Another year of playoffs is arriving and the Canucks are not participating again. The organization believes that other teams should have a shot at the title keep interest alive south of the 49th parallel. Since our fans have some extra time to cheer for other teams to win Lord Stanley’s Cup, some of us contributors at NucksMisconduct are going to try and find another place for you to get your fix of winning hockey. We know it sounds weird, actually cheering for another team, but it beats the hell out of sitting around and rehashing arguments about how bad things are for this team’s fans. The playoffs are a time of magic, and you can enjoy the hell out of them, especially without the deep emotional bond of your regular team complicating things. But you shouldn’t just give your loyalty away. We are going to ask members of other SBN hockey blogs why you, a Canuck fan, should cheer for their team during the playoffs.
There are few teams that are going to elicit the kind of response to this series like the one you’ll see for the Bruins. Toronto’s post certainly got a lot of mature, measured responses on Facebook from both Canucks and Leafs fans. But apart from Chicago (if they hadn’t missed the playoffs because they’re old and terrible and lost without their goalie), and those two teams in Alberta, the Boston Bruins will have a special place in Canucks fans hearts because of how 2011 went down. So here’s the deal. This post is for fun. Keep your responses (here and on Facebook) reasonable. We’re not gonna tolerate you losing your shit over a post about hockey.
We spoke with Stanley Cup of Chowder’s Editor Dan Ryan about if one were so inclined, they should cheer for his Boston Bruins.
1. It’s been a heck of a season in Boston, and expectations of another long playoff run seem to be building. Do the Bruins have what it takes to put together another shot at the Cup?
They do, mainly because they’re a very deep team.
Last year, they took an (admittedly bad) Ottawa Senators team that was a bounce away from the Final to 6 games, with a few ending in OT. They did this with approximately 2.3 NHL defensemen, yet they were still very much in the series.
This year, they’ve retained what made that team good and added a ton of depth and youthful energy. Their top-end talent is pretty elite throughout the lineup: an elite goalie, an elite first line and a close-to-elite top defense pair will go a long way toward post-season success.
When you can roll Rick Nash and David Krejci out on your second line and a veteran like David Backes or a Hobey Baker finalist like Ryan Donato out on your bottom lines, you’re in good shape.
Obviously they’ve had an unbelievable run in the regular season and things change come playoff time, but they’re set up to make some noise (if they can get healthy in time).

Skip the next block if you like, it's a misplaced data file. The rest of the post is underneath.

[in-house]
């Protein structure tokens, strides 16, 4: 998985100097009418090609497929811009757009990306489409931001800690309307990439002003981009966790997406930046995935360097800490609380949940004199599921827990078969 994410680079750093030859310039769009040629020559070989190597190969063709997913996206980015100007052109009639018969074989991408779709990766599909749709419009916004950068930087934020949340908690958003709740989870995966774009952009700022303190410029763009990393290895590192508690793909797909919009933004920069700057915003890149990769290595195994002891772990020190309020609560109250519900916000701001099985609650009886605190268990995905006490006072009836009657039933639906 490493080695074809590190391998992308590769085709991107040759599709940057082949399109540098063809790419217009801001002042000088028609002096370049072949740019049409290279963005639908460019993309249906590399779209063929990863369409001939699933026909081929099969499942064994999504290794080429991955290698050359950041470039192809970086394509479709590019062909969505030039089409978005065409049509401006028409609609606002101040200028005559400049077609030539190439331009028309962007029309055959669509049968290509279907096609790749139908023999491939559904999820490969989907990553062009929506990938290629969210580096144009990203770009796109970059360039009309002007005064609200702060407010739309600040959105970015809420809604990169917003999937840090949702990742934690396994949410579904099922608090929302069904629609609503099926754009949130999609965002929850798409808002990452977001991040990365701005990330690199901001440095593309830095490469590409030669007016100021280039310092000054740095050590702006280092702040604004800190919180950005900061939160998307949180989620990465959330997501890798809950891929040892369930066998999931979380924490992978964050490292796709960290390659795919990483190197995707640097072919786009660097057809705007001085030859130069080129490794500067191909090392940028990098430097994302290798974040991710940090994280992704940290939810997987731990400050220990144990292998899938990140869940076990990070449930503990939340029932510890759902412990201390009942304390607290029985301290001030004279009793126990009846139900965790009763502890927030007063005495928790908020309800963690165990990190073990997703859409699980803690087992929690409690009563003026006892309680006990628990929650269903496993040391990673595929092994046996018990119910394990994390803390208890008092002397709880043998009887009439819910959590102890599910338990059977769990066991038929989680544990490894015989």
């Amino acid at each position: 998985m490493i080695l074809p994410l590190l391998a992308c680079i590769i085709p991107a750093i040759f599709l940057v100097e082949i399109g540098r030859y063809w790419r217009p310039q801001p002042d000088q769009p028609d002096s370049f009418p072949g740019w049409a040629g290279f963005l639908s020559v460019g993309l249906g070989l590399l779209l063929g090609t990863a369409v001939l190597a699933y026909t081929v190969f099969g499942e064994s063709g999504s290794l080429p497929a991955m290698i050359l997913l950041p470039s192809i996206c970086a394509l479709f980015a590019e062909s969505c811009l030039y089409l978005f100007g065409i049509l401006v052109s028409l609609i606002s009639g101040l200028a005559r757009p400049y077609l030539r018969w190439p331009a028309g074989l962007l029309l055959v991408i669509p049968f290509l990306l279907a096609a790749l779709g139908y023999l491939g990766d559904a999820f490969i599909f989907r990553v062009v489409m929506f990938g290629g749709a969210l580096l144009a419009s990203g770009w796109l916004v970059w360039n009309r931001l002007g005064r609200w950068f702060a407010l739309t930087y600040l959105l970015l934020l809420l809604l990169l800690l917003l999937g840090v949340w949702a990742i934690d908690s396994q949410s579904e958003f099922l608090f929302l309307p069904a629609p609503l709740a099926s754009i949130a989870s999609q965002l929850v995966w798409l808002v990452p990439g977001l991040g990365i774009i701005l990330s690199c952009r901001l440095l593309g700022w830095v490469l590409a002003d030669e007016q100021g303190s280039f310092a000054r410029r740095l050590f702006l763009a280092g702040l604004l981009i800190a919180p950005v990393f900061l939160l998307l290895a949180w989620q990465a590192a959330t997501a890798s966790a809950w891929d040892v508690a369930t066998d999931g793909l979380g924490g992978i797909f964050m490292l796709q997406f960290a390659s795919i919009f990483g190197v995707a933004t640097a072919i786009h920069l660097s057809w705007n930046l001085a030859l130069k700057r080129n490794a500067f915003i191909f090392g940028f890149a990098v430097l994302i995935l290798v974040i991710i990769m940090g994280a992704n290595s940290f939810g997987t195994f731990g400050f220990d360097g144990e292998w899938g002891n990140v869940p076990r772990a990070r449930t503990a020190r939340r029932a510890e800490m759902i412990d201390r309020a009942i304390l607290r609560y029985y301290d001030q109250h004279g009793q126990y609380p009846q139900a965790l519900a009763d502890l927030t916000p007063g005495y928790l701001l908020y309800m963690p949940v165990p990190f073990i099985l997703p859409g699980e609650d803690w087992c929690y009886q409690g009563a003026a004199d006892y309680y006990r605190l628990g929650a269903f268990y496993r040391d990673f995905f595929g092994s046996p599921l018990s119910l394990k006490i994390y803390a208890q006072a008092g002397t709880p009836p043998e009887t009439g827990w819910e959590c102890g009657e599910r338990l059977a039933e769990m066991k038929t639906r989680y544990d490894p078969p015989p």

2. Let’s face it, this one’s a hard sell for our market, but one we’re gonna ask you to do. Why should we cheer for the Bruins in the 2018 playoffs?
2011 was a long time ago. Hell, some of the Bruins’ best players were in their early teens back when that happened, they weren’t involved.
Patrice Bergeron is great, you can’t hate him. David Pastrnak is a true delight. Plus, there’s a decent chance that the Bruins play Toronto in the first round. Do you REALLY want to deal with gleeful Maple Leafs fans longer than absolutely necessary?
Of course, we still have the Brad Marchand problem. He is annoying. He is dirty. He cheap shots other players.
He is also very, very good at hockey. If you embrace him as your own, he’s great. You’ll enjoy watching him get under the skin of the other team, instead of having it infuriate you.
Think of it like a weird fever dream: you’ll wake up when the run is over wondering what the hell happened, but you’ll enjoy it in the moment.
3. We know who the stars of the Bruins are, but who’s a guy on the team that could be one of those heroes that no one expected, that could appeal to other fans?
Depending on what kind of hockey you like, the Bruins’ fourth line could appeal to other fans. They’re a relatively young line, mainly made up of NCAA guys who were either cast-offs or late-round draft picks.
They’re fast, they hit, and they’re great in scrums along the wall. Every now and then they’ll do something that makes you wonder why they’re stuck on the fourth line.
Other than them, he’s a “star” in his own right, but like I said above, David Pastrnak is just fun to watch. He looks like he weighs about 110 pounds (including all of his gear). But he’s an offensive dynamo who loves nothing more than scoring goals.
He tries dekes and moves that he has no business trying, and is usually good for a “whoa” highlight every game or two. Nationally (or internationally, I guess), he’s overshadowed by Marchand and Bergeron, but locally, he’s got a cult following.
Much thanks to Dan and his crew over at SCOC, and best of luck in the playoffs. Well, maybe not best. Some? Sure. Some.